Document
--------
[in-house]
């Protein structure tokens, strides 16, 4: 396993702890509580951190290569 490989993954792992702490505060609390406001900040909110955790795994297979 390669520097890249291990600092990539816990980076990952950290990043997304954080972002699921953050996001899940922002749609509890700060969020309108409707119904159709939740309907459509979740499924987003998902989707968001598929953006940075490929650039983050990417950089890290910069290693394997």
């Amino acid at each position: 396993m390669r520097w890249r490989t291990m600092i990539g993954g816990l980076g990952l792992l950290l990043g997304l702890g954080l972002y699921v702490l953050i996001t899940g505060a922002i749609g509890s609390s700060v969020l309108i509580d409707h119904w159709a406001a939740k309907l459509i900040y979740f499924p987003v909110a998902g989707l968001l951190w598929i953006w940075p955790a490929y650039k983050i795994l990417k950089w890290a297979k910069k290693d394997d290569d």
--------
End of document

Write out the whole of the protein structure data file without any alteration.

[in-house]
């Protein structure tokens, strides 16, 4: 396993702890509580951190290569 490989993954792992702490505060609390406001900040909110955790795994297979 390669520097890249291990600092990539816990980076990952950290990043997304954080972002699921953050996001899940922002749609509890700060969020309108409707119904159709939740309907459509979740499924987003998902989707968001598929953006940075490929650039983050990417950089890290910069290693394997």
């Amino acid at each position: 396993m390669r520097w890249r490989t291990m600092i990539g993954g816990l980076g990952l792992l950290l990043g997304l702890g954080l972002y699921v702490l953050i996001t899940g505060a922002i749609g509890s609390s700060v969020l309108i509580d409707h119904w159709a406001a939740k309907l459509i900040y979740f499924p987003v909110a998902g989707l968001l951190w598929i953006w940075p955790a490929y650039k983050i795994l990417k950089w890290a297979k910069k290693d394997d290569d």